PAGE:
The report pointed out the strong influence on Chinese-language media, including via disinformation where it states that  90 percent of the country’s Chinese-language media is owned by a Chinese-Malaysian tycoon with strong business interests in China. The editorial lines of these outlets are accordingly dominated by pro-Beijing narratives and Chinese-language media publish less on politically sensitive topics compared to their English and Malay counterparts. Global Chinese-language disinformation campaigns have penetrated Chinese diaspora media in Malaysia on topics like pro-democracy protests in Hong Kong.

It is reported that there are reprisals for critical reporting and the pursuit of self-censorship, wary that critical reporting may result in retribution or harm bilateral ties.

As stated in the report’s future trajectory of Beijing’s influence, the narratives on the South China Sea would be made a key parameter.  As tensions continue to grow over territorial issues in the South China Sea, local media have been careful to not villainize China while still respecting local sentiments toward Malaysia’s territories. The report opines that Beijing or some local actors may in turn feel the need to apply greater pressure on media owners and journalists to support Beijing’s position or avoid critical reporting.

Efforts to discredit evidence of mass detentions in Xinjiang and other atrocities by the Chinese government against Uyghurs are common, portraying itself as respecting religious freedoms.

Direct and exclusive groups were created with journalists in an effort to communicate directly the views and intent of Beijing, apart from holding closed sessions with the media on issues including Xinjiang. Distorted content including outright disinformation from Chinese state media and other pro-CCP outlets reached Chinese-language media in Malaysia.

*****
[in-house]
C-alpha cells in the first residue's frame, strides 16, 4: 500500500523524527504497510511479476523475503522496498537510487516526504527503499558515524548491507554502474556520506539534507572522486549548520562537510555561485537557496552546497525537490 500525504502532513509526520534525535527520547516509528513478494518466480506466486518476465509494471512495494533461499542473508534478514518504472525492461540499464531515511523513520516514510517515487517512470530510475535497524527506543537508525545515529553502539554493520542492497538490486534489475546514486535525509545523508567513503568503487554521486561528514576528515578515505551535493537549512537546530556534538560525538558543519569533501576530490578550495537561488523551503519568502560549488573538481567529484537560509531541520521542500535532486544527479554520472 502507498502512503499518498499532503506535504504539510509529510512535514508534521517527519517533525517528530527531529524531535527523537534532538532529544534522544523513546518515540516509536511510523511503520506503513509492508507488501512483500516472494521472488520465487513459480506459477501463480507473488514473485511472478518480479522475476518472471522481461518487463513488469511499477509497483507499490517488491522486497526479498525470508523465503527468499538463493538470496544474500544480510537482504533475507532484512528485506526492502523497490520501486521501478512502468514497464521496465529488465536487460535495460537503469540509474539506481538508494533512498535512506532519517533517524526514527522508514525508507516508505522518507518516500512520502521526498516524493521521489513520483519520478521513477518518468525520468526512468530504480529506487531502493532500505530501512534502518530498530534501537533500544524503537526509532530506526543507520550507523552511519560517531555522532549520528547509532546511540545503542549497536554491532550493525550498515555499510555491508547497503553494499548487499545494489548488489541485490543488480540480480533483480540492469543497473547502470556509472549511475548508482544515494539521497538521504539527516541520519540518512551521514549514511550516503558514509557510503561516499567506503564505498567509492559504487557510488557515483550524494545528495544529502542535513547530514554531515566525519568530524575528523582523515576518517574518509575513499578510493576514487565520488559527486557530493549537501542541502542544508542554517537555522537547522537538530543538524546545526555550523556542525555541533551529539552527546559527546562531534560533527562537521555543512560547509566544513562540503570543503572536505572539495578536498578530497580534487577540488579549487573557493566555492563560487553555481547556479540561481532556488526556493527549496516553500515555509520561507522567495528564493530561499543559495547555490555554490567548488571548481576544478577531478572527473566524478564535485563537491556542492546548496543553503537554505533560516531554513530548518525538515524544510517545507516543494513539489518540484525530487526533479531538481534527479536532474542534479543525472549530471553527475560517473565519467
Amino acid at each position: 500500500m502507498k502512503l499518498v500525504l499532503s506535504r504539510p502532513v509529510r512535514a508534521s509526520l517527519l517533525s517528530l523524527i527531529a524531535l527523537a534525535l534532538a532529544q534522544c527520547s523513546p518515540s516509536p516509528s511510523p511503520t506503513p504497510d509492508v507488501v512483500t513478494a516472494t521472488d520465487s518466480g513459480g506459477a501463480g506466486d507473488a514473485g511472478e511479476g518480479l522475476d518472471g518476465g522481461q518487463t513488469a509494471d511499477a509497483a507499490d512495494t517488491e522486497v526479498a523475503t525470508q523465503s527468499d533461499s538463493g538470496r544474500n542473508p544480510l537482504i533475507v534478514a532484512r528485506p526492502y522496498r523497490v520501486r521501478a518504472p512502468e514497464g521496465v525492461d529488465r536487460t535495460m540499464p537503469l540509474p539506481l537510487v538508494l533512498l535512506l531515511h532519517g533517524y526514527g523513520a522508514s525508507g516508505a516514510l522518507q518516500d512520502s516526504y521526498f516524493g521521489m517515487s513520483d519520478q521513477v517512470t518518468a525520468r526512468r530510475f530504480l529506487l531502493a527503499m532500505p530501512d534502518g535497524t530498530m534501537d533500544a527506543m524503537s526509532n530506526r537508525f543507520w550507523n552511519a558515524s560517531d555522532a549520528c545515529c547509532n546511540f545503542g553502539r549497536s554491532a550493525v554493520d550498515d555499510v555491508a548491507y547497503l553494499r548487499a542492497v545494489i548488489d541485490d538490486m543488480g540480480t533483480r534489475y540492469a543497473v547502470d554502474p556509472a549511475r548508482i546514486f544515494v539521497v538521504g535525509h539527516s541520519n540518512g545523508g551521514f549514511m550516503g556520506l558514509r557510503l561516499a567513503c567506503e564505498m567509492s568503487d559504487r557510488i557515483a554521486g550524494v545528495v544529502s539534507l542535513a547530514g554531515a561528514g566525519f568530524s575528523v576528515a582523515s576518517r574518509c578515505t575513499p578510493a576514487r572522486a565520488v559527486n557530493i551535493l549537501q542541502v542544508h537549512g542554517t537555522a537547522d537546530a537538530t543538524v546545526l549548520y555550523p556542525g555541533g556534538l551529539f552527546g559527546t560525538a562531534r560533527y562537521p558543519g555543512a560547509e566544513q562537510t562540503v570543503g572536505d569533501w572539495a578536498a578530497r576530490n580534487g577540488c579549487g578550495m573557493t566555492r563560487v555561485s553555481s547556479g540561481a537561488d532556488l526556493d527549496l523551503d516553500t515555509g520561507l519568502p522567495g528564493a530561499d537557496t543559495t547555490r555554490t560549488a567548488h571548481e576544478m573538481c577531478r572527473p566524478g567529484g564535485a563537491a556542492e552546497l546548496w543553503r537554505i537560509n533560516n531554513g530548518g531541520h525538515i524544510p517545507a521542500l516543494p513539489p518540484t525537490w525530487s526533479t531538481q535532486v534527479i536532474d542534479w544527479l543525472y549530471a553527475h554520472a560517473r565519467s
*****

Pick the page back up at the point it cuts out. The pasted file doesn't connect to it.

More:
One prime example includes the extensive criticisms by Chinese state media of Hong Kong’s 2019-2020 pro-democracy movement where some of them are based on false claims, and are replicated by our mainstream Chinese language media…

Chinese state presence on television and social media has been extensive, with self-censorship being rampant in the media fraternity for the fear of Chinese reprisal especially in the threat of pulling off advertisements and pressure exerted on the management of the media outlets.

The strategies go a long way, from partnering with local broadcasters to supporting publications of Malay language content and books portraying Chinese culture and history from the Chinese perspective, including Malay translations of Chinese content.

Subsidised journalist trips to Xinjiang with the hope of projecting a new narrative and perspective on the issue have been regularly organised, with notable impact on the outline and direction of reporting with the hope of capturing the buy-in from the public, especially the Muslim community.

Political support and grip have been ingrained, with both sides having been tied with the inevitability of seeing China as too critical in economic security and for local regime security, as have been seen in both sides trying to win over Chinese favour and in toeing the line of Beijing in presenting China-friendly narratives and justifications in their policy and approach.